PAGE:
Airplane Climbs by Reference to Instruments

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ATC may have you initially climb after you contact them to reduce the chances of encountering hazards on the ground. If that is the case, use the same climb power settings and pitch attitudes that you would during a VFR climb. To begin the climb, add power to climb settings, then use the AI to establish a gradual nose-up pitch. For most airplanes, a 3-degree pitch-up angle from level on the artificial horizon would be a good place to start. Watch the airspeed as the nose pitches up, and if the airspeed drops below the correct value, slightly reduce the backpressure on the control yoke. Keep the inputs small to avoid overcontrolling the airplane. Once the airspeed is established at the correct climb value, hold a constant pitch attitude to maintain the airspeed. Monitor the altimeter and directional gyro to make sure you do not overshoot the desired altitude or stray from the heading ATC has assigned. Don’t forget to keep the ball centered through proper rudder use during the climb. As you approach the assigned altitude, slowly lower the nose to a level attitude by using the artificial horizon. As the speed builds, reduce power to cruise settings and trim for level flight at that altitude. Keep scanning the gauges; don’t focus on just the attitude indicator or the altimeter.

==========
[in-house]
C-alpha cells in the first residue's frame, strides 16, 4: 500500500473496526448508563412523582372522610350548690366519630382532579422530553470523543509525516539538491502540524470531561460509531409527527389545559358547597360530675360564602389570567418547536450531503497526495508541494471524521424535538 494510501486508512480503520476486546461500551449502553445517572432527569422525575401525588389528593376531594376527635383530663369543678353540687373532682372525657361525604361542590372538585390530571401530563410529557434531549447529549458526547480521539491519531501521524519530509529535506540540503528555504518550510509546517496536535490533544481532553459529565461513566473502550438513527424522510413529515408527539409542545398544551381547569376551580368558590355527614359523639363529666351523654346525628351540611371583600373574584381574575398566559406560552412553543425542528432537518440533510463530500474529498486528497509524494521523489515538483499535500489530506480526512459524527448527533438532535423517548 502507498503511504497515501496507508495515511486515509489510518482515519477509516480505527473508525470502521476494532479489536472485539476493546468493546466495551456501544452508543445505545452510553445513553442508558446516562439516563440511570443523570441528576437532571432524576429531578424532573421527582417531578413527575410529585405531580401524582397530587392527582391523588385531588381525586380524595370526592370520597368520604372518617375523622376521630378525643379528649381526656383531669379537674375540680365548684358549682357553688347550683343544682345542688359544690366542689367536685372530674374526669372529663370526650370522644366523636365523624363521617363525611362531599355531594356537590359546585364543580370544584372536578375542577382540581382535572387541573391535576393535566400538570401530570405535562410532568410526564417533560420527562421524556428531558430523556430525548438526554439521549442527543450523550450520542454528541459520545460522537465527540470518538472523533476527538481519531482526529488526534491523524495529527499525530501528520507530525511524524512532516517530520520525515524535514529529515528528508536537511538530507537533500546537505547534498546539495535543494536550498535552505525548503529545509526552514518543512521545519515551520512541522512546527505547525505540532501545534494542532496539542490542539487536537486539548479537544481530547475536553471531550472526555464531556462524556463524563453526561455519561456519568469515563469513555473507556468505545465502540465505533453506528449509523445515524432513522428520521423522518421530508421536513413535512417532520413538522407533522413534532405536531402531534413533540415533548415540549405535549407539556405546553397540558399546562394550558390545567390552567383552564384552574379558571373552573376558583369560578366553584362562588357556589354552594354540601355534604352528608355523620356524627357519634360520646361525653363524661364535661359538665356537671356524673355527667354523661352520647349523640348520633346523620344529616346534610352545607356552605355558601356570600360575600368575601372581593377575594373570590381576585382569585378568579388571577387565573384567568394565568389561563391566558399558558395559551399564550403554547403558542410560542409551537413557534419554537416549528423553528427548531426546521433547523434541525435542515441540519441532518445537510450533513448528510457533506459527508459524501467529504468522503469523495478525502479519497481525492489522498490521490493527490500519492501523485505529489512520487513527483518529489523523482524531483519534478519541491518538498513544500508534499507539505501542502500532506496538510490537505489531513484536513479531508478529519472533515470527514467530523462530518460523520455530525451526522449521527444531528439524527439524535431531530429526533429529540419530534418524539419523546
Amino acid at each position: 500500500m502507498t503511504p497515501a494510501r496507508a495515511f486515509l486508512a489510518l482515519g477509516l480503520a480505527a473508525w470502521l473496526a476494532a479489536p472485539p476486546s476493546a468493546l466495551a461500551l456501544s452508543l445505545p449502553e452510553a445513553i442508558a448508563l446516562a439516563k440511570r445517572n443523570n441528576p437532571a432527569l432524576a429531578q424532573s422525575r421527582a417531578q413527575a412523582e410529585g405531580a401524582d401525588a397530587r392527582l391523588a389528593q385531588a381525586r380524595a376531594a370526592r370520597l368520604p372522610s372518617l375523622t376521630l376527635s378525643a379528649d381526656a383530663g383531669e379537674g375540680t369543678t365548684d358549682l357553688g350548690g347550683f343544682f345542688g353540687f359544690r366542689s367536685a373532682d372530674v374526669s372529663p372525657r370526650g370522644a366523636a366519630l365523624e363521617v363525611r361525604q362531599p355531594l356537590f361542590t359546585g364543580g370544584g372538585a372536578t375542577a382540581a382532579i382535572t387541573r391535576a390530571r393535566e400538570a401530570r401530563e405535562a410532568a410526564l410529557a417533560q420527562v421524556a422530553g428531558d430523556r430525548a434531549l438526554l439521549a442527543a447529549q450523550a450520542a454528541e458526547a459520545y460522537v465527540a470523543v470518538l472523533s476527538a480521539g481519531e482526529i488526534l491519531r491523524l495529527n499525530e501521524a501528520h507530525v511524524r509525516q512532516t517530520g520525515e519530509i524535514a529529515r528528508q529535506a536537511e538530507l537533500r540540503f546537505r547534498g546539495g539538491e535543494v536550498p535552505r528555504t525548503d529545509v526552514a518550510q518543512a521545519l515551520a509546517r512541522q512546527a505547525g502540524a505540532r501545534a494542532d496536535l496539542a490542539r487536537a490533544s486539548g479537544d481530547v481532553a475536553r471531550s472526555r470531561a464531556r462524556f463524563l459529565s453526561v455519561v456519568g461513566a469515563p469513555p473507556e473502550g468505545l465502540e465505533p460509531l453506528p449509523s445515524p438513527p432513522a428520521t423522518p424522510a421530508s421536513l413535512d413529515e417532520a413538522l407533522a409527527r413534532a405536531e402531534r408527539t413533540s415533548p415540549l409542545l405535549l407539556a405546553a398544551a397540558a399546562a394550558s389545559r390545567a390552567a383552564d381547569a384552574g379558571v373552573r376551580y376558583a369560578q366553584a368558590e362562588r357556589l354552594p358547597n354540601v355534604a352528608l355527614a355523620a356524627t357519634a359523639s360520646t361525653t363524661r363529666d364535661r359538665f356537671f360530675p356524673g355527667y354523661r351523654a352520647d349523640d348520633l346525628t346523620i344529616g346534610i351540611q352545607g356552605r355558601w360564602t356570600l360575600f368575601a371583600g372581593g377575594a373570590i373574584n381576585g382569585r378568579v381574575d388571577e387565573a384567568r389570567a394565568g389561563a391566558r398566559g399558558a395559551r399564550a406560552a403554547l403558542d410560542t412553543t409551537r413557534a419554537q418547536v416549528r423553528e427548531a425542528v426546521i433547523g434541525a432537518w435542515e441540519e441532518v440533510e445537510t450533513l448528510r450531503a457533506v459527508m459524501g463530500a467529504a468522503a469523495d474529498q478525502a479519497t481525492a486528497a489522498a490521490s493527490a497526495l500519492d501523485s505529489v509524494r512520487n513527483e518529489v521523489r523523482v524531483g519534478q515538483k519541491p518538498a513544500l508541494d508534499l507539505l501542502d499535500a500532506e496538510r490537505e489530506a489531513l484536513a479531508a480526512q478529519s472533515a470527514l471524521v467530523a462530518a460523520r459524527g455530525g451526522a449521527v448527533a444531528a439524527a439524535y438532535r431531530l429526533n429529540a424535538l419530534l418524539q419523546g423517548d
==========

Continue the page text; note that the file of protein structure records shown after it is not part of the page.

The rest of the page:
Straight-and-level flight and turns
To maintain straight-and-level flight, establish the correct power setting, then trim the plane to hold a constant altitude with neutral pressure on the elevator control. Proper use of trim can help reduce your workload and fatigue factor. Use the attitude indicator as the primary pitch and bank reference, but also scan the directional gyro for proper heading, and check the altimeter.

Use the turn and bank indicator to establish coordinated, standardrate turns. Using standard-rate turns whenever you change headings will avoid steep banks and possible disorientation. It will also reduce the chances of turning past the desired heading. Remember to use a slight amount of backpressure on the control yoke to maintain constant altitude during turns. It is quite common for new instrument students to overbank the plane during turns and allow the nose to drop. Keep the control inputs small and smooth, and scan the gauges.

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